M. Night Shyamalan, after getting caught up in a near historic downward spiral since 1999's The Sixth Sense, finally started a reversal in terms of quality with 2015's The Visit, a $5M horror film which had mixed reviews but was actually a darn good flick which grossed $98M worldwide. To keep creative control on his next project, M. Night agreed to make The Split for just $10M for Universal, and it opened to generally positive reviews and a $40M weekend.
The Split, it turns out, is a pretty fantastic & smartly written horror film that combines the right amount of humor, jump scares, psychological horror moments, and plot complexity to make it a film well worth watching.
The opening series of scenes, excellently crafted, set the dark tone. It is clear from the beginning that this is the role that James McAvoy was born to play. He kills it as Kevin Wendell Crumb, an out-of-control person with an extreme multi-personality disorder. It's when the evil people inside of him take over, that you have to watch out.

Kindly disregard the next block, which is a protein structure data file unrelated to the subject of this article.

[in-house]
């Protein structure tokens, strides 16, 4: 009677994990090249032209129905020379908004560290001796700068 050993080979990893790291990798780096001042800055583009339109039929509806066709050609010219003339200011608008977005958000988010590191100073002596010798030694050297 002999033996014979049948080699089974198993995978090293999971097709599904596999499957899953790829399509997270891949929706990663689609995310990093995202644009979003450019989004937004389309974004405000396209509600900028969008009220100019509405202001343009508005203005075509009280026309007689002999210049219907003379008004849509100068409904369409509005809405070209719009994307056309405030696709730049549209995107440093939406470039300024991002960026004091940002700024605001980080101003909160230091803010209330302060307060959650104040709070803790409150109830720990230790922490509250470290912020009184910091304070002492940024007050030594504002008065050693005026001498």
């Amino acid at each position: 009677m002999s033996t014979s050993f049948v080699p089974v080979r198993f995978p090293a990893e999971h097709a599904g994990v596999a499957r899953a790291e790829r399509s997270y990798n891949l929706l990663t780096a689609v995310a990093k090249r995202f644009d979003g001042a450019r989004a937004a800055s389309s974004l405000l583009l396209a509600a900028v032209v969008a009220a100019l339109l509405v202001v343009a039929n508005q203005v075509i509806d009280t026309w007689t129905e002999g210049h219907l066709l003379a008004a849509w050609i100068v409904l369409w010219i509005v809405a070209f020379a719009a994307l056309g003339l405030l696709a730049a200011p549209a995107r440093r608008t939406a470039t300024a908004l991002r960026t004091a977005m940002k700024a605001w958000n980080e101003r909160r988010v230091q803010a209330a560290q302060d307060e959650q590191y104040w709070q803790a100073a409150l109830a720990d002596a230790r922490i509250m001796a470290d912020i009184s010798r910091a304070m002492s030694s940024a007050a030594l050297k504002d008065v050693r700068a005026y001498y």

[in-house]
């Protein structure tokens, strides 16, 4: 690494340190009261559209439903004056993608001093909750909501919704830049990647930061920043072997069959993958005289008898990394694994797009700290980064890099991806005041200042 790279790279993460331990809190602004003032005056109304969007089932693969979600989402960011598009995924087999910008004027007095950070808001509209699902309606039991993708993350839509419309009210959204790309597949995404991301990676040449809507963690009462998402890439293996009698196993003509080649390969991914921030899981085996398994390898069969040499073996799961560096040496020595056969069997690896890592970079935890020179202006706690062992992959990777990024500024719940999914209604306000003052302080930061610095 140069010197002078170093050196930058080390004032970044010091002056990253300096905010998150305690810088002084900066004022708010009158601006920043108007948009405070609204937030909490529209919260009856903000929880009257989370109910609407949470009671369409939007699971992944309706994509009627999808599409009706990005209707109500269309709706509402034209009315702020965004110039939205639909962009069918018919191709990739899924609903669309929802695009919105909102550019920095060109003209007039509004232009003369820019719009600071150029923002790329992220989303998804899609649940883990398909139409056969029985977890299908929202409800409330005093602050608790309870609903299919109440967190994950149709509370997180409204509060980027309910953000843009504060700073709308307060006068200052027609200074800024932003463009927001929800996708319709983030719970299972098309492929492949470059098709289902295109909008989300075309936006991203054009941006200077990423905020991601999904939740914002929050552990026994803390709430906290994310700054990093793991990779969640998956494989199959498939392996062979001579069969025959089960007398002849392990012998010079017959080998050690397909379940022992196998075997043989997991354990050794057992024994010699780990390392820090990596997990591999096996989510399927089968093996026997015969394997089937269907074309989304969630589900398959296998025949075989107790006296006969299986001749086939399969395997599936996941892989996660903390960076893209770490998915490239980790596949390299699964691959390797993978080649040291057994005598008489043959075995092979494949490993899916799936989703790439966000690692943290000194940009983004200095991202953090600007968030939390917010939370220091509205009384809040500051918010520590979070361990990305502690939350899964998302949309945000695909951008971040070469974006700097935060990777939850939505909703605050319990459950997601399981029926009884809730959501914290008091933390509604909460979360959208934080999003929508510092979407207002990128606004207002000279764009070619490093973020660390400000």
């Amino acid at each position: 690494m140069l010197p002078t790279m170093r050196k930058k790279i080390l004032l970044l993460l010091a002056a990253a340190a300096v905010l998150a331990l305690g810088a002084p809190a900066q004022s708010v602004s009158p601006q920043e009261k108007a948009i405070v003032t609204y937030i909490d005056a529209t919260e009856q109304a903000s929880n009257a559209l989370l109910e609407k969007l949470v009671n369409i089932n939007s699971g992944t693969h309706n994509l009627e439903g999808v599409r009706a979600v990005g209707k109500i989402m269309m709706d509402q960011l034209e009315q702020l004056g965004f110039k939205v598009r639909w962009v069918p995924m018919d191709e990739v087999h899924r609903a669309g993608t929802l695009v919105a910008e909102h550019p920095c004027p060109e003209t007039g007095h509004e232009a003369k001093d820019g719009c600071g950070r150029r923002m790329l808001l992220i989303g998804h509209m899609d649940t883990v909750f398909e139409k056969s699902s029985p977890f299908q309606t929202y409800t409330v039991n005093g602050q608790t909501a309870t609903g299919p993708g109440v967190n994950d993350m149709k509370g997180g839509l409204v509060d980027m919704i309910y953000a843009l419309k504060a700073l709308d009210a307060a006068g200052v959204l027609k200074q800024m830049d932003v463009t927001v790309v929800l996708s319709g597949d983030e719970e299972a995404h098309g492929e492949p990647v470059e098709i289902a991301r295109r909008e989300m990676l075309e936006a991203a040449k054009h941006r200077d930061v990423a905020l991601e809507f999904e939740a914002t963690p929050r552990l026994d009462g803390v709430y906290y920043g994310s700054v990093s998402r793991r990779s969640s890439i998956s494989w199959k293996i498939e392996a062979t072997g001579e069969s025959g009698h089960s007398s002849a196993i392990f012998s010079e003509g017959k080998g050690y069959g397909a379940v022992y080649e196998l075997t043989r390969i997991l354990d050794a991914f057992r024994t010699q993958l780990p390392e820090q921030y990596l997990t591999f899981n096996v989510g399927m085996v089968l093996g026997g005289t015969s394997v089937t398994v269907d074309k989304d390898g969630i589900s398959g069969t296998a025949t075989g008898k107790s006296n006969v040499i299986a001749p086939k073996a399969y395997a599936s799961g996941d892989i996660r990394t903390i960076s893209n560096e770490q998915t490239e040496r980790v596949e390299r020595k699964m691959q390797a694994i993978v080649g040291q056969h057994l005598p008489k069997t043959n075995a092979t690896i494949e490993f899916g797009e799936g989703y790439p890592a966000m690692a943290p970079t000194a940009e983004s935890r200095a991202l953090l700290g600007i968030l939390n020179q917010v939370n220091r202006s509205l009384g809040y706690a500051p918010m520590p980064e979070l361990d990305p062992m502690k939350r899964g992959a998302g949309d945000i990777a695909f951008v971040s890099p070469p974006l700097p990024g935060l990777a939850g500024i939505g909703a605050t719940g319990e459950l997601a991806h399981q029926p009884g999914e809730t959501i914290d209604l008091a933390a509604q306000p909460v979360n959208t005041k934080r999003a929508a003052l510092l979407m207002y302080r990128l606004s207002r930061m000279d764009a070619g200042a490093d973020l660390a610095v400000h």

Though not perfectly cast throughout, most roles are cast damn well. Betty Buckley does a fantastic job as Wendell's psychologist, a very difficult role to play. Anya Taylor-Joy plays the lead, a young girl named Casey who comes with a very troubled past. She weirdly relates to Kevin in a way that others can't. Taylor-Joy plays this complex role fine at times, and terrifically in some of the more emotional scenes. These three main characters are so well written, so well established, and so well acted, that the others pale in comparison. I think M. Night would have been better off playing some horror story stereotypes (more than he did) just give some flavor to the minor characters.
By far the worst casting misstep is the role that M. Night chose for himself. Although brief, it was more than enough to kick me completely out of the movie—something that happens every damn time I see him on screen. He's far too recognizable, and just not good enough of an actor to pull it off. Like Tarantino, every single time he casts himself, it's a monumental error of judgment.